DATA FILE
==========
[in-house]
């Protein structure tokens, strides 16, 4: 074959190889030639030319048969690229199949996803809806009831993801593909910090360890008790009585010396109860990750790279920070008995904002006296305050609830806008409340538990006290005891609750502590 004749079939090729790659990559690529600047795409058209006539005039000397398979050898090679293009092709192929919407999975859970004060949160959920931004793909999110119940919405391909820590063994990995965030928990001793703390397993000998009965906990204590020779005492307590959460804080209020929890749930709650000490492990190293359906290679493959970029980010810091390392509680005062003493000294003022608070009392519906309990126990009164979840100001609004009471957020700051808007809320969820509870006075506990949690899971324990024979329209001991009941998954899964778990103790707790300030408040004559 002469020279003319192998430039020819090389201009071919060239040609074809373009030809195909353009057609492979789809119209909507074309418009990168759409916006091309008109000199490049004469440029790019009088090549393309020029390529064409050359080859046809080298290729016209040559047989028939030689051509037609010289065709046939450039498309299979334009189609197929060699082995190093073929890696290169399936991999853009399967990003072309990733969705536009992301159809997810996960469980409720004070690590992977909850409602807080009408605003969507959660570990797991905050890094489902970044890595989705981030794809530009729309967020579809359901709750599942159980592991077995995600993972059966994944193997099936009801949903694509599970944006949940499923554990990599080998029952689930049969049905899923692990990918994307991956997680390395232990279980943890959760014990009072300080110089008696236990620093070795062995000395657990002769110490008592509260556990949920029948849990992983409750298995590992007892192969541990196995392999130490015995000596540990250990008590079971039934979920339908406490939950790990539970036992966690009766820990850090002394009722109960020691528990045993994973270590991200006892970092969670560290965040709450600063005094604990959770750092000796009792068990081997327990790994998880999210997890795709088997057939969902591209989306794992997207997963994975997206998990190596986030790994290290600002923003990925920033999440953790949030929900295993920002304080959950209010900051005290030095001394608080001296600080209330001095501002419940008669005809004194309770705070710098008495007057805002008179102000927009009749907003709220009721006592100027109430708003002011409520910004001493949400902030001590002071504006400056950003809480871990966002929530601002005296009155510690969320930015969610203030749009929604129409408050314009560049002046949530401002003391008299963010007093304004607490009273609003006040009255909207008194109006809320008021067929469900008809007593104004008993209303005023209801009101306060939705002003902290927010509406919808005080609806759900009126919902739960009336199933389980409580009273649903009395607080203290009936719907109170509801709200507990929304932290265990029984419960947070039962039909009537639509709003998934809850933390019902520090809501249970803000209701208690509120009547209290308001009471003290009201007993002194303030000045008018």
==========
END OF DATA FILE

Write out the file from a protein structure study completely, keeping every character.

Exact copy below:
[in-house]
């Protein structure tokens, strides 16, 4: 074959190889030639030319048969690229199949996803809806009831993801593909910090360890008790009585010396109860990750790279920070008995904002006296305050609830806008409340538990006290005891609750502590 004749079939090729790659990559690529600047795409058209006539005039000397398979050898090679293009092709192929919407999975859970004060949160959920931004793909999110119940919405391909820590063994990995965030928990001793703390397993000998009965906990204590020779005492307590959460804080209020929890749930709650000490492990190293359906290679493959970029980010810091390392509680005062003493000294003022608070009392519906309990126990009164979840100001609004009471957020700051808007809320969820509870006075506990949690899971324990024979329209001991009941998954899964778990103790707790300030408040004559 002469020279003319192998430039020819090389201009071919060239040609074809373009030809195909353009057609492979789809119209909507074309418009990168759409916006091309008109000199490049004469440029790019009088090549393309020029390529064409050359080859046809080298290729016209040559047989028939030689051509037609010289065709046939450039498309299979334009189609197929060699082995190093073929890696290169399936991999853009399967990003072309990733969705536009992301159809997810996960469980409720004070690590992977909850409602807080009408605003969507959660570990797991905050890094489902970044890595989705981030794809530009729309967020579809359901709750599942159980592991077995995600993972059966994944193997099936009801949903694509599970944006949940499923554990990599080998029952689930049969049905899923692990990918994307991956997680390395232990279980943890959760014990009072300080110089008696236990620093070795062995000395657990002769110490008592509260556990949920029948849990992983409750298995590992007892192969541990196995392999130490015995000596540990250990008590079971039934979920339908406490939950790990539970036992966690009766820990850090002394009722109960020691528990045993994973270590991200006892970092969670560290965040709450600063005094604990959770750092000796009792068990081997327990790994998880999210997890795709088997057939969902591209989306794992997207997963994975997206998990190596986030790994290290600002923003990925920033999440953790949030929900295993920002304080959950209010900051005290030095001394608080001296600080209330001095501002419940008669005809004194309770705070710098008495007057805002008179102000927009009749907003709220009721006592100027109430708003002011409520910004001493949400902030001590002071504006400056950003809480871990966002929530601002005296009155510690969320930015969610203030749009929604129409408050314009560049002046949530401002003391008299963010007093304004607490009273609003006040009255909207008194109006809320008021067929469900008809007593104004008993209303005023209801009101306060939705002003902290927010509406919808005080609806759900009126919902739960009336199933389980409580009273649903009395607080203290009936719907109170509801709200507990929304932290265990029984419960947070039962039909009537639509709003998934809850933390019902520090809501249970803000209701208690509120009547209290308001009471003290009201007993002194303030000045008018």